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April 07, 2007
took shape 120 years ago
View of Ketchikan ca. 1899
Photograph courtesy Library of Congress
took shape 120 years ago A Feature Story By DAVE KIFFER -
One hundred and twenty years ago in March, the quiet of Tongass
Narrows was broken by the sound of hammers and saws.
The owners of a salmon cannery
in Boca de Quadra were moving it to the mouth of a large fish
stream in the Narrows and hoping to build a community around
that stream. The community would eventually be named Ketchikan.
It was not the first effort
to populate the Tongass Narrows area.
Tlingit Natives had been coming
to the area for untold generations to take advantage of the salmon
stream. Some had even apparently tried to live year round in
the Narrows area, but most returned to the better weather slightly
to the south in the Cape Fox and Village Island area.
After Alaska was purchased
by the United States in 1867, the American government had established
a military base at Fort Tongass (near Cape Fox). In 1891, a custom
house and lighthouse were built at Mary Island, 25
miles south of Tongass Narrows
In 1879, the missionary Sheldon
Jackson - on a week-long canoe trip from Fort Wrangell to Port
Simpson in British Columbia - reported the presence of a white
homesteader in Tongass Narrows.
"At six o'clock, rising
from an uncomfortable sleep, we embarked and paddled until nine,
when, reaching the cabin of Mr. Morrison, at Tongas (sic) Narrows,
we went ashore for breakfast," Jackson wrote in "A
Canoe Voyage into the Tongas Country " in 1880. "Mr.
Morrison has a fine vegetable garden and is also engaged in salmon
Whatever became of Mr. Morrison's
homestead is apparently lost to history, as is much information
about a man from Oregon named Snow who reportedly started a salmon
saltery in Tongass Narrows in 1883. Several early histories of
Ketchikan briefly mention Snow but none offer any detail on him
or his saltery.
The same year, a salmon cannery
was built in Loring, 25 miles north of Ketchikan, and that community
quickly grew into the dominant village in the area.
1883 was obviously a boom year
for the canning industry in Southeast Alaska.
"One of the first canneries
in Alaska was located on the northern shore of Boca de Quadra,
about eight miles from the entrance," G.M. Bower wrote in
1898's Bulletin of the United States Fish and Fisheries Commission
'The Salmon Fisheries of Alaska.' "It was built in 1883
by M.J. Kinney of Astoria and operated under the name of Cape
Fox Packing from 1883 to 1886."
In the winter of 1886, Kinney
sold the operation to fellow Astorian Capt. A.W. Berry who decided
to relocate the Tongass Narrows near a large stream, aptly named
Fish Creek that emptied into the Narrows. - More...
Saturday - April 07, 2007
may return tainted money By KEVIN DIAZ - Rep. Don Young might
return some $20,000 in campaign contributions linked to a Wisconsin
businessman under federal investigation.
Young had boosted the businessman's
trucking company by helping pass new federal truck-hauling rules.
Young has maintained a public
silence on the case, though his top aide said this week that
Young does not recall ever meeting Dennis Troha, the apparent
target of the probe.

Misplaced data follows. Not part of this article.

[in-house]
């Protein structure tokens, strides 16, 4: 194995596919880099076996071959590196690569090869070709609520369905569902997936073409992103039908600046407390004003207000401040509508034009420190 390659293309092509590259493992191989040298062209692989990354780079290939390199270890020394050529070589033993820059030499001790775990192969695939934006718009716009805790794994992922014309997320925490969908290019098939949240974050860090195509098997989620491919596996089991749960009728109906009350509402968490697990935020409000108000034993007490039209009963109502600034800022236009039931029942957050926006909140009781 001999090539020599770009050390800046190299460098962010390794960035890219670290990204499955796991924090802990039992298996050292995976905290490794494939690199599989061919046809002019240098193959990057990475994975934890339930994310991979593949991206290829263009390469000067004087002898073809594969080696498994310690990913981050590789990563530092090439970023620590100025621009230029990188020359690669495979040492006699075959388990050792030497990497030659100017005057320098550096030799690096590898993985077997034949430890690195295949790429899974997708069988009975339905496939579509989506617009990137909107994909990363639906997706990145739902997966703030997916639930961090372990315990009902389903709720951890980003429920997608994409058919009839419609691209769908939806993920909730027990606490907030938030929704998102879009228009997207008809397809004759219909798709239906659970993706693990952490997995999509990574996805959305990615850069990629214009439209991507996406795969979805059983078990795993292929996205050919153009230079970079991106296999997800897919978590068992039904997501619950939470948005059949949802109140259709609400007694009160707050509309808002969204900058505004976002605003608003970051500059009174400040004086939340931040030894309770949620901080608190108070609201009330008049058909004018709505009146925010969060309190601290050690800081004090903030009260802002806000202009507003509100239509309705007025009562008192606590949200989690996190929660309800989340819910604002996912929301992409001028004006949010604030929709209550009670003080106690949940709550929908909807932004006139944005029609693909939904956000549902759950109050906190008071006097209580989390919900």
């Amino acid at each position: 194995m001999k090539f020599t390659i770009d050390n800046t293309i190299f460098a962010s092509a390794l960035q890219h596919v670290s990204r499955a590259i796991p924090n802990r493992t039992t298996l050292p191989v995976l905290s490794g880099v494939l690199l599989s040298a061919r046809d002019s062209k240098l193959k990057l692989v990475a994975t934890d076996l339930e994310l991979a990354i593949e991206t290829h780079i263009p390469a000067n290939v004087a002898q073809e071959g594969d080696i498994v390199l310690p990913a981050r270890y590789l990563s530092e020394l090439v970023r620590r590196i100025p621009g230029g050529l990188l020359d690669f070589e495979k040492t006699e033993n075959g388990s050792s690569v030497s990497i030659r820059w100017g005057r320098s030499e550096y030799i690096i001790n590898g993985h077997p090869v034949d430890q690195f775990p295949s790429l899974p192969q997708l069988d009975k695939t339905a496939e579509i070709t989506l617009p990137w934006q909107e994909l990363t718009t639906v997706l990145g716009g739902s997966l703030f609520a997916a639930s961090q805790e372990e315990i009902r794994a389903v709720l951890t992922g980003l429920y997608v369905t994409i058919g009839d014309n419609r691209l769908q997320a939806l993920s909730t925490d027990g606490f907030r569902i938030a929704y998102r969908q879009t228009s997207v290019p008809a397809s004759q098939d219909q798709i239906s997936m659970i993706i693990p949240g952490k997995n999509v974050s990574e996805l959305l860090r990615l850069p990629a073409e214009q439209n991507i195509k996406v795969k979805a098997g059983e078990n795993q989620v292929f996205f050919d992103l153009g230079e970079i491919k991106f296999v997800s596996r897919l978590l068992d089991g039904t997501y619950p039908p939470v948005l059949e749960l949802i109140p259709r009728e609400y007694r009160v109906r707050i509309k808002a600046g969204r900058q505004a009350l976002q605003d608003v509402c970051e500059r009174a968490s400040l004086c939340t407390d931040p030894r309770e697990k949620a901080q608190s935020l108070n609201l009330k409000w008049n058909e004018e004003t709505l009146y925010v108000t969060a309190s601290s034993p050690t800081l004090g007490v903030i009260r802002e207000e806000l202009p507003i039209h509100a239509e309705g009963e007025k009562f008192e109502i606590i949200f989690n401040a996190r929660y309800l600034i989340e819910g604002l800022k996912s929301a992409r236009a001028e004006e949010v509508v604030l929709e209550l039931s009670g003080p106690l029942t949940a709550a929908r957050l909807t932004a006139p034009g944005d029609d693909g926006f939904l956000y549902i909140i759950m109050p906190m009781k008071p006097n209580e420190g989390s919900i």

Two other congressmen involved
in the legislation, Republican Paul Ryan of Wisconsin and Democrat
Jim Oberstar of Minnesota, have purged the money they got from
Troha and his associates. Young's chief of staff, Mike Anderson,
said Young is "considering" doing the same.
While Young's office has denied
any link to the investigation, a spokeswoman for the U.S. Attorney's
office in Milwaukee declined to say whether Young is "in
or out as a subject."
Family members and others associated
with Troha were among Young's top campaign contributors in his
2006 re-election, though their money was a tiny fraction of the
$1.9 million that filled his campaign coffers. - More...
Saturday - April 07, 2007
crisis ... IRS humor (no joke!) ... WWI vets By LISA HOFFMAN
- Look for America's devotion to its 130 million dogs and cats
to push the federal government to create the first official national
network to collect information from veterinarians and disseminate
crucial data on pet food and health.
The ongoing pet-food emergency
has demonstrated how anemic the Food and Drug Administration's
monitoring of the animal food supply has been. No one can say
how many pets have died or been sickened by the suspect food,
with estimates ranging from 16 to as many as 3,000 deaths.
Deluged in recent weeks by
more than 10,000 complaints from the public - almost double the
number it got on all subjects last year - the FDA has now assigned
more than 400 employees to handle the crisis. Also hearing from
worried owners is Congress, which is poised to order the agency
to establish a national data-gathering and -sharing system if
the FDA doesn't move quickly enough.
About this time of year, the
last thing the initials "IRS" bring to mind is humor.
But root around on the tax agency's Web site (www.irs.gov, then
search for "tax quotes") and you can actually find
a few laughs to lighten the last-minute tax-filing load. To wit:
"Next to being shot at
and missed, nothing is really quite as satisfying as an income
tax refund." - F.J. Raymond, humorist
"Taxation with representation
ain't so hot either." - Gerald Barzan, humorist
"The hardest thing in
the world to understand is the income tax." - Albert Einstein,
physicist - More...
Saturday - April 07, 2007
journeys move smoothly across the North By NED ROZELL - Traverses
across the bumps of the frozen northern landscape are not easy,
but two scientific teams I recently wrote about are cruising
University of Alaska Fairbanks permafrost scientist Kenji Yoshikawa
and his partner Tohru Saito of the International Arctic Research
Center zipped through a trip down the Yukon River with two snowmachines
and three sleds. They traveled from Manley Hot Springs to St.
Marys in less than two weeks, installing permafrost-monitoring
stations at Manley, Galena, Kaltag, Shageluk, Russian Mission,
Marshall, and St. Marys. Along the way, they pulled off the trail
for head-on passes with the top 10 Iditarod mushers near Eagle
Island, and each put about 800 miles on his snowmachine.
"I really liked this trip,"
Yoshikawa said when he returned to Fairbanks. "Every night
and every day we met new people who helped us out."